Fiction

Just Live by Matt Tavernier

Escape. That was the one word that made me get me out of bed each day. The one word I’d whisper into my sleeve as I walked down the school halls, hiding my face in fear of another black eye. The one word I’d constantly repeat at home when my family would treat me like an outcast again. Every night when the moon would shine through the window I felt as though I’d finally escaped life’s hardships. It reminded me that there are things beyond my comprehension, but gorgeous nonetheless. Unfortunately, the one thing I could not escape from was the confines bound upon my own mind. This world has brainwashed me, locking away my true philosophy on life and its meaning. Freedom is a choice they say, that you can accomplish whatever you put your mind to. As much I want this to be true, people just don’t understand that this world has been stripped bare of choice and real human interaction. We’re nothing more than ants, mindlessly bouncing our antennas off one another with nothing really human required of us. Stop. Go. Drive here. Walk there. All action dictated on our survival, but no one will truly experience life if you follow a predestined path. In order to really survive, one must weave their own. Discussions of life, death, and meaning have long been forgotten, while discussions of money, relationships, and politics have taken their place. I want real human moments. I want to see you. I want you to see me. I didn’t do it because of the bullies or my family’s neglect, but because I’m not ready for this world, and it’s not ready for me. That’s the real reason why I did it. The real reason why I killed myself. There was a time when death was a menacing force that I never wanted to experience. I was threatened by the sheer power it held in the palm of its hand. How it had control over so many lives. But I now realize how transcending it really is. It’s not something I should be afraid of, it’s something that I must welcome. Try and imagine what it would be like to go to sleep and never wake up. Death is simply an eternal dream, fueled by inner desires that even I didn’t know I possessed. It brought me here, to this seemingly endless cavern. Beautiful really, in its own unique way. The soothing bluish tint cast upon the walls, the sound of a waterfall far off in the distance, the odd rock formations stretching up toward the ceiling were all things that eased my worried mind into a state of bliss. I’ve never felt this kind of happiness before, this sensation of joy and tranquility. Something deep inside of me felt guilty though, ashamed even, but I decided to ignore it. It didn’t matter to me anymore. Nothing did.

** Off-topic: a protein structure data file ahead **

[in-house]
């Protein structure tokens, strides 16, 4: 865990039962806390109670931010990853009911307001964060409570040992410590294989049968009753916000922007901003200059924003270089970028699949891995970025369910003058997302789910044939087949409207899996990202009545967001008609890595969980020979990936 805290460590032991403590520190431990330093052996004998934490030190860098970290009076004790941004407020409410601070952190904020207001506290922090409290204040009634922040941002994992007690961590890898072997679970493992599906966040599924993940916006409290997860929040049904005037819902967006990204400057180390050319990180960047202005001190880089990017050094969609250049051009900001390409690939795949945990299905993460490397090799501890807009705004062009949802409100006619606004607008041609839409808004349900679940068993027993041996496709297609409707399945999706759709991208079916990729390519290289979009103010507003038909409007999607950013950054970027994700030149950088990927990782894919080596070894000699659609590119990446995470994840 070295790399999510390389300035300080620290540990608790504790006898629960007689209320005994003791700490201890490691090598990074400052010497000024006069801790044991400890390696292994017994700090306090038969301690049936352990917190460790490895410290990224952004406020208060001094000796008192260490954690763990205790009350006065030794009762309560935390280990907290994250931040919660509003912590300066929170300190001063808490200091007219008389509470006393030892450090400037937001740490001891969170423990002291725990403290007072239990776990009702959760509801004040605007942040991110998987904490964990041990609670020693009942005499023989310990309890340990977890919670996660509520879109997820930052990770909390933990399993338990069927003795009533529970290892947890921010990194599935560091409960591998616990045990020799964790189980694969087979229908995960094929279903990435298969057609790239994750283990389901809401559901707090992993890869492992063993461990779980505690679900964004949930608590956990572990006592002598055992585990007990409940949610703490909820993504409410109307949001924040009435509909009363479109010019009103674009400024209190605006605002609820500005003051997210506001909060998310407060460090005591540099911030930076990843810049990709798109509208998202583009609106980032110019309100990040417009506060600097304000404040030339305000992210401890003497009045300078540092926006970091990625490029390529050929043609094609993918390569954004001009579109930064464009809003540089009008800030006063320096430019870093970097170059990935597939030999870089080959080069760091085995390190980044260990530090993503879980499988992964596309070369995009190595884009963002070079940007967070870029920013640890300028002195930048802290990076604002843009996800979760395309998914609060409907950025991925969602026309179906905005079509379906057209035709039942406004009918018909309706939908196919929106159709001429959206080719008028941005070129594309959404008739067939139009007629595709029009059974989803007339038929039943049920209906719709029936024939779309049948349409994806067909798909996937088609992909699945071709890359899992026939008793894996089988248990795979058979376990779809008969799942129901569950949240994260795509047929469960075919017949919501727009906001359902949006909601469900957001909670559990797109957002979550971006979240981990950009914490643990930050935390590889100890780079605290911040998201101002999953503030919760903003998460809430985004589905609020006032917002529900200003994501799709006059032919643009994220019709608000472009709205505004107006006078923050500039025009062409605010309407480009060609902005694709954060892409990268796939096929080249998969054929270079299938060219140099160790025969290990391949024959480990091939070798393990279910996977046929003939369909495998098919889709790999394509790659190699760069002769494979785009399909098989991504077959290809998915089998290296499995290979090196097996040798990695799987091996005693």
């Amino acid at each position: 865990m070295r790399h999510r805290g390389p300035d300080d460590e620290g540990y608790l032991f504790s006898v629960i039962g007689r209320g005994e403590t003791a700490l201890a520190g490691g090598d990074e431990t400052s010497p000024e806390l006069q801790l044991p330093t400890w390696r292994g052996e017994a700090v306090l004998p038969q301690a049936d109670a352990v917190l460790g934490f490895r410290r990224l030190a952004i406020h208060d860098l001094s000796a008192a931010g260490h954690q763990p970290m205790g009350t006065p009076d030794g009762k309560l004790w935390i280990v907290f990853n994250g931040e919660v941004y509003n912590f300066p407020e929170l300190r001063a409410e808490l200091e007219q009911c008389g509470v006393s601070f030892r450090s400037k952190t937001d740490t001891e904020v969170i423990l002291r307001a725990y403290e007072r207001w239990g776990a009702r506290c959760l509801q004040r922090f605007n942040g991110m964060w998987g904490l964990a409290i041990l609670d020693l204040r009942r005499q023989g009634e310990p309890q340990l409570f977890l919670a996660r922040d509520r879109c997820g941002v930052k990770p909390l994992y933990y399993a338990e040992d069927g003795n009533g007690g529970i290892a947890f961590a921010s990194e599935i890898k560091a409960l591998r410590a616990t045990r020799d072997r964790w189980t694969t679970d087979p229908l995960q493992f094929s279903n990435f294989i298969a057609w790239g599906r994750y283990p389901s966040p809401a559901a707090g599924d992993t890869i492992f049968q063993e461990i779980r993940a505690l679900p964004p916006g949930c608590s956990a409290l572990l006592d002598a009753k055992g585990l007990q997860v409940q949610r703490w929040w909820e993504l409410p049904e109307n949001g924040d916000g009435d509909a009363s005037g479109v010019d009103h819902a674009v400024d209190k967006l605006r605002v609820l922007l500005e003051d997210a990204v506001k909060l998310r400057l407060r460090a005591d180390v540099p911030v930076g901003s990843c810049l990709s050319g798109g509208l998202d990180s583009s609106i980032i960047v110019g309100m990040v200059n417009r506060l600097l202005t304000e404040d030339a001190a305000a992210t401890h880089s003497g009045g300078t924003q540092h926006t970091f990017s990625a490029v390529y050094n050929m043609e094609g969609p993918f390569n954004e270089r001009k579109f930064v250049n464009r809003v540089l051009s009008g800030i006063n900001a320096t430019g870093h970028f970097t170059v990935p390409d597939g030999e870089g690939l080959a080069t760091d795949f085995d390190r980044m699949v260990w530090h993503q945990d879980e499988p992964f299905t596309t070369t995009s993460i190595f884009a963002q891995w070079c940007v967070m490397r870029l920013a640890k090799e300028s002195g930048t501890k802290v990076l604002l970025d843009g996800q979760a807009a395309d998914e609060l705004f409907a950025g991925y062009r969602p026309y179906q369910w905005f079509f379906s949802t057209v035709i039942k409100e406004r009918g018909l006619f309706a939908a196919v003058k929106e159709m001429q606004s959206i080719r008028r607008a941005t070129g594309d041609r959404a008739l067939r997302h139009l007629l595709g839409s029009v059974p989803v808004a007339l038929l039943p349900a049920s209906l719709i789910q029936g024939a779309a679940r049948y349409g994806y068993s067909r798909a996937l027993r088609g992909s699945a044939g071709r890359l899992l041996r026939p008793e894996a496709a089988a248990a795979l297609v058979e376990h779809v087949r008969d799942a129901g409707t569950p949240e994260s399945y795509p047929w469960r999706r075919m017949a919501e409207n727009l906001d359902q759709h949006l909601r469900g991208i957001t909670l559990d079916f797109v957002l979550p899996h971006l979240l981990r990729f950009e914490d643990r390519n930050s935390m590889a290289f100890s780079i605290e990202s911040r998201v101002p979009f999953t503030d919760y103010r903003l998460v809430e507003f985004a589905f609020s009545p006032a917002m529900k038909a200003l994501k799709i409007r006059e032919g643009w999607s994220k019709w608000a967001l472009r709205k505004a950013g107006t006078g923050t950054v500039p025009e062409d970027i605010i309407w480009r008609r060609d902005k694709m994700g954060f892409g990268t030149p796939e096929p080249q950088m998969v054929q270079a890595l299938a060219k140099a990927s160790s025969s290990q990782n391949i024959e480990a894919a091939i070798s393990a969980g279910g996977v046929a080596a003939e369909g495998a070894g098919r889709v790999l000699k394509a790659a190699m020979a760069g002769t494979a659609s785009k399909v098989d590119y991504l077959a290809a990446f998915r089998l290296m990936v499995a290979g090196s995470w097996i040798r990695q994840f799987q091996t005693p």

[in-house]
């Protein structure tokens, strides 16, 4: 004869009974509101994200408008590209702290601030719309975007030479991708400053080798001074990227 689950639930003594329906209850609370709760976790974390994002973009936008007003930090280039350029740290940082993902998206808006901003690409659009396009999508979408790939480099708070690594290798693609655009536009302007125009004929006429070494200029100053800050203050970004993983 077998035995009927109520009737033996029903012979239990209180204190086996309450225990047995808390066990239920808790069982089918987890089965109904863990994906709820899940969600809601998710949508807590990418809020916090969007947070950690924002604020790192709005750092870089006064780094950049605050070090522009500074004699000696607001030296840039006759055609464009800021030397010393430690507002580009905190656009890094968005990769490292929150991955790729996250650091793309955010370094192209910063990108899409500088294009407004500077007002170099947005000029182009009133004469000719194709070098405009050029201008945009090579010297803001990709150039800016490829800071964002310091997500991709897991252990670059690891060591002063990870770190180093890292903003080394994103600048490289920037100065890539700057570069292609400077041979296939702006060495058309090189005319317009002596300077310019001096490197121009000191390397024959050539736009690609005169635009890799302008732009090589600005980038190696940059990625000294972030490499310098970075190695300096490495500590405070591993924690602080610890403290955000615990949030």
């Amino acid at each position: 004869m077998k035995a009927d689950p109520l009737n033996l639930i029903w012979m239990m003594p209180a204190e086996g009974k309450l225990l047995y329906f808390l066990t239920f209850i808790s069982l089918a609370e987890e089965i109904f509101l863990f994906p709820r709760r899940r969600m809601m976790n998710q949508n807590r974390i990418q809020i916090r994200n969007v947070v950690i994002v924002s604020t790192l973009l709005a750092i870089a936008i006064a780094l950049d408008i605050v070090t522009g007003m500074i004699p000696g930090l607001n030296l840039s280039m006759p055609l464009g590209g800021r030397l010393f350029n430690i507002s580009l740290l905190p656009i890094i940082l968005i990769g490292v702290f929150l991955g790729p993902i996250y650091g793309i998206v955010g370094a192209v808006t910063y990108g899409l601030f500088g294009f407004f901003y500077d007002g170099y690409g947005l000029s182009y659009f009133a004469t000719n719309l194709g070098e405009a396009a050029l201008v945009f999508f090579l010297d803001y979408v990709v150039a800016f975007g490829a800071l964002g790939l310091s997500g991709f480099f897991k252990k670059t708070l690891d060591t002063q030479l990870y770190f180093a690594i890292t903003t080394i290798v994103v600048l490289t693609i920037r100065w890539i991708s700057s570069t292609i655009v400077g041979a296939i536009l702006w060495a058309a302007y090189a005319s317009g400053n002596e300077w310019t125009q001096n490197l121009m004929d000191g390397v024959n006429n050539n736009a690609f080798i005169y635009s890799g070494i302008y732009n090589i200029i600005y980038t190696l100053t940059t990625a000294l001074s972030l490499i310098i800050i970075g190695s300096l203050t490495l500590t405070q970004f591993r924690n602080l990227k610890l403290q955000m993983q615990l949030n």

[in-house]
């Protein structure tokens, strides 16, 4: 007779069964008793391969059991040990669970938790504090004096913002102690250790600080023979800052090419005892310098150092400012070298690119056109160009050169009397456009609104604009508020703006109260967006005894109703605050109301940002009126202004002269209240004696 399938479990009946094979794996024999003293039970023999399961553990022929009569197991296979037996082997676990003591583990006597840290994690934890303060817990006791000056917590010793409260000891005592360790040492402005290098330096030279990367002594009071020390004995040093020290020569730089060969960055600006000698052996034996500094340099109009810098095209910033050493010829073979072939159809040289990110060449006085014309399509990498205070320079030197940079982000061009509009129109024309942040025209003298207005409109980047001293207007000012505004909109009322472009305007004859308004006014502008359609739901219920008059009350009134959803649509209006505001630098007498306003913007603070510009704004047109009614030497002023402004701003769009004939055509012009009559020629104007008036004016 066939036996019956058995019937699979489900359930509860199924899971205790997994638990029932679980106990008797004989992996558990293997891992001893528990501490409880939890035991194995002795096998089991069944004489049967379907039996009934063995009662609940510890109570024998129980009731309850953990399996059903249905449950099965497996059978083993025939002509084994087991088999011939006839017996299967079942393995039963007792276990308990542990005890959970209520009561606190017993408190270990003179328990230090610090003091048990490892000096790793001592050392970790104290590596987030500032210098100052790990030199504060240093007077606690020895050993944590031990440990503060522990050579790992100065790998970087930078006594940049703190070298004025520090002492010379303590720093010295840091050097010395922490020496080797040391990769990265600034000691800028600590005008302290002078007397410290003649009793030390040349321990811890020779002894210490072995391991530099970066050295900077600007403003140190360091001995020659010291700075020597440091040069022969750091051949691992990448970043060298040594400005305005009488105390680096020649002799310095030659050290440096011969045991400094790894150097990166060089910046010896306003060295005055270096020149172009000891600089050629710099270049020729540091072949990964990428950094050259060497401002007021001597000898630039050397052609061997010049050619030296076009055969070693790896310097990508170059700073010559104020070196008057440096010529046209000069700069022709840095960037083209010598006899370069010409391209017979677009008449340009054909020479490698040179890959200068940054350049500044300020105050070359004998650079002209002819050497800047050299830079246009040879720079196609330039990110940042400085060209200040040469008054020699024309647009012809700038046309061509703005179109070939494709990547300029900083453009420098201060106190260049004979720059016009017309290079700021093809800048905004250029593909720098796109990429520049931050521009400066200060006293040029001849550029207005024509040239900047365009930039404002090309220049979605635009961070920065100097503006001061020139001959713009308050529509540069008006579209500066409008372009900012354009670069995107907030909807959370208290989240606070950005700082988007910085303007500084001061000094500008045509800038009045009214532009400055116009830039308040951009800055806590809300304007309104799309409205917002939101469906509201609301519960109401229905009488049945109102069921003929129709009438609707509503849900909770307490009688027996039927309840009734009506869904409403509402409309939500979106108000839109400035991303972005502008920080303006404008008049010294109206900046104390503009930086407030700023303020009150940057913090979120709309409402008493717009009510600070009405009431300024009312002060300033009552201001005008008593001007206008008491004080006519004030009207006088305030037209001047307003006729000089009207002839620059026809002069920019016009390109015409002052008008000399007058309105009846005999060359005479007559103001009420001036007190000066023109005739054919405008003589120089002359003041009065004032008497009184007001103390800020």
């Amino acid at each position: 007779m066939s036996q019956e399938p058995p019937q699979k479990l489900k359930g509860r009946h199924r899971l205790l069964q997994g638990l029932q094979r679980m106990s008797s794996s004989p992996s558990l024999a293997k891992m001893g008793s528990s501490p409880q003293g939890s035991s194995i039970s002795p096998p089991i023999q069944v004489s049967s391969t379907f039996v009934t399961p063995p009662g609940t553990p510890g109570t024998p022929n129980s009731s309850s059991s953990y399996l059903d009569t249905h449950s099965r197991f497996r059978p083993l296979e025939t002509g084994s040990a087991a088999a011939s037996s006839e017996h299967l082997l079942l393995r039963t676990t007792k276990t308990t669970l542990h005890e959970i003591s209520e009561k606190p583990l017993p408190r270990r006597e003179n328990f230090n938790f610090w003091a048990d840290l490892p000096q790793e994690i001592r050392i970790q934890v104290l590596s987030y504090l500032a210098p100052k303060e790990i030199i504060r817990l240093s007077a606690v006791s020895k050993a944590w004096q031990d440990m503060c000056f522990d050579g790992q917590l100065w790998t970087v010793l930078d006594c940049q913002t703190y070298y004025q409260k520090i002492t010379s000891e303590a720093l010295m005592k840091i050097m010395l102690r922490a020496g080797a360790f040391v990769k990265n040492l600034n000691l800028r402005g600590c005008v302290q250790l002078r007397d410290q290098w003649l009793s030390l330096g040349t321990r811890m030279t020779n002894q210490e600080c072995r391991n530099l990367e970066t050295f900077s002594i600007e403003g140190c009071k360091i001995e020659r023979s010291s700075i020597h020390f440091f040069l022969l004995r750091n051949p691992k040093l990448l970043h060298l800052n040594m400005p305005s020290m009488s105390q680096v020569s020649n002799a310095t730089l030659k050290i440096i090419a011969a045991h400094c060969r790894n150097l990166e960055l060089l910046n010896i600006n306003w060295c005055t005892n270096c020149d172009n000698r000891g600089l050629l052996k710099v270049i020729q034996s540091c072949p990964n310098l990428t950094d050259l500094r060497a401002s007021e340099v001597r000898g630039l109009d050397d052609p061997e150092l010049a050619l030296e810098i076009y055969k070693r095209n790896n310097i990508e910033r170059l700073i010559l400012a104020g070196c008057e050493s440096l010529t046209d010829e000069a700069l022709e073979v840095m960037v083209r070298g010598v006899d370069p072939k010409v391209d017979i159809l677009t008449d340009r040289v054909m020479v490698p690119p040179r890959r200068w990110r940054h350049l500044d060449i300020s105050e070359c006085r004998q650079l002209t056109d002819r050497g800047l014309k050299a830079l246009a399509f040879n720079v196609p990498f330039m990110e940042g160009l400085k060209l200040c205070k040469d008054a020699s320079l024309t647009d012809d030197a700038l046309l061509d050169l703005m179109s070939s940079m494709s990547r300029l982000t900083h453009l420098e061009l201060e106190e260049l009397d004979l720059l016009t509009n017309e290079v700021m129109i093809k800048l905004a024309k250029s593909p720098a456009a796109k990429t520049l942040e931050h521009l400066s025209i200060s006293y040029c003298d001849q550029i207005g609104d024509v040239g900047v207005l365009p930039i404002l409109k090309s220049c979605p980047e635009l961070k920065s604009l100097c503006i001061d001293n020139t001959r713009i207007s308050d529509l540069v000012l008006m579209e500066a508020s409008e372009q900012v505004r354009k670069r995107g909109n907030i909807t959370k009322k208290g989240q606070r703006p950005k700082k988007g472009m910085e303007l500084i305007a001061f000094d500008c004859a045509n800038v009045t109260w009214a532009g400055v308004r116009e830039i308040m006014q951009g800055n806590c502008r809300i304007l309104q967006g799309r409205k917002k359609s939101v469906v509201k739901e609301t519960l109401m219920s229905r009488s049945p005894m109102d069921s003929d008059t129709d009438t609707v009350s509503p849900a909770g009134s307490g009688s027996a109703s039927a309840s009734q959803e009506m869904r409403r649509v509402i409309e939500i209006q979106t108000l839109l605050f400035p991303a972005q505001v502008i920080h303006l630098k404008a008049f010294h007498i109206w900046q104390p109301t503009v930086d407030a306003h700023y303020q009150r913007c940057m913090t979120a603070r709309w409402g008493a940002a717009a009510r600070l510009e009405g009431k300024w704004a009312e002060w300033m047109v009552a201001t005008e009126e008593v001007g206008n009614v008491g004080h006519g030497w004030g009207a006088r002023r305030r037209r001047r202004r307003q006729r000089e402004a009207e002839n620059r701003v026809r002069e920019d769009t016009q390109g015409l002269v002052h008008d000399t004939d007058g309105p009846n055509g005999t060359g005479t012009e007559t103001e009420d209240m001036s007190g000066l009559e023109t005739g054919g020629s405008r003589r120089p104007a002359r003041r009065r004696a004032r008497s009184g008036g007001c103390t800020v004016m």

Suddenly a bright light flickered to life in front of me. I watched it grow larger and larger until it blocked my view of the cavern. I couldn’t complain, however, for it was the moon, as bright and beautiful as ever. It’s cold yet calming radiance wrapped itself around me. I stared at the craters carved into the celestial rock, realizing just how lucky I am to experience such a sight. This is what I’ve always dreamed of. I’ve done it. I’ve finally escaped. As I gawked at the beauty of the moon, I felt a strange feeling in my feet. Pins and needles began to run up and down my legs. I looked down to see the rock I was standing on slowly inching its way up my ankles. I then felt the excruciating pain of jagged rocks stabbing into the soles of my feet. The rock slowly engulfed my legs, causing them to turn numb and paralyzed. Red mist started oozing from the walls, covering the ground in thick crimson fog. I stared down at my hands to see blood pouring out from underneath my fingernails. A familiar itch began to form on my left arm. I hesitantly looked to find that the scar on my wrist was bleeding. It surprisingly didn’t hurt, but I know all too well what it feels like. Just when I thought it couldn’t get any worse, a deafening crack pierced through the air. Letters were being etched into the face of the moon, spelling out two words that will forever haunt me: Too Young. The red fog casually rose up from the floor, slowly enveloping the moon until the text was gone. I hung my head in defeat. “I’m sorry,” I said, not really sure who or what I was talking to. “This—this wasn’t supposed to be like this. I was supposed to be happy for once.” But something told me that this wasn’t my fault. How could it be? This had to be the universe’s idea of some sick joke. I wasn’t sad anymore, I was angry. “You know what . . . no! I’m not sorry!” I screamed. “You wanna punish me, then go ahead! Be like everyone else! It’s what I deserve right? Right!?” As if on cue the moon split in half, revealing a tall man draped from head to toe in dark robes. Perched upon his shoulder was a crow, whose beady purple eyes seemed to glare directly into my soul. The man swiftly floated toward me, his ripped cloak trailing in his wake. He reached out a bony hand and put his index finger on my forehead. My eyes began to droop and the last thing I remember before passing out, was the sound of the crow’s screech resonating in my ears. ◈ ◈ ◈ I woke up staring at the cloudless blue sky. Trees of all shapes and sizes towered over me, as squirrels and other woodland creatures scurried between them. I felt warm, like a blanket was wrapped tightly around my body. I sat up, clutching my head in pain. The delightful smell of evergreen filled my nostrils, helping my migraine ease into a light ache. “I was wondering when you’d finally wake up.” The man who I’d seen only moments ago, was crouched over a fire. He looked pretty much the same, only this time there was an owl resting on his shoulder. “Where am I? What’s happening? Who—who are you?” I asked all at once. The man walked over to a pile of logs and picked one off the top. He wandered back to the fire and threw it on as if he’d done it a thousand times before. “All the time in the world and you still rush for answers.” His voice was dark and deep, yet oddly calm and nurturing. I could listen to him talk for hours. “Are you not pleased with what I made you. This is your happy place after all,” he said, gesturing to the forest. “And as for who I am, well, that should be quite obvious by now.” I did know who he was, I just didn’t want to believe it. I didn’t really want to believe any of this actually. “You’re Death,” I clarified. “In the flesh.” He bowed, revealing a bony arm from under his cloak. “Well, mostly anyway.” Death held out his hand and without even moving a muscle willed three tree stumps to place themselves around the campfire. He took a seat on one and the owl flew off his shoulder and landed on the stump farthest away from him, leaving one more right in the middle. “Don’t be afraid, I don’t bite. But Minerva here,” Death said, nodding to the owl. “I can’t promise you anything.” I timidly meandered my way over and sat on the tree stump between Death and Minerva. I stared at the campfire, admiring its expert craftsmanship. Campfires always did put a smile on my face, and I have a feeling Death knew this somehow.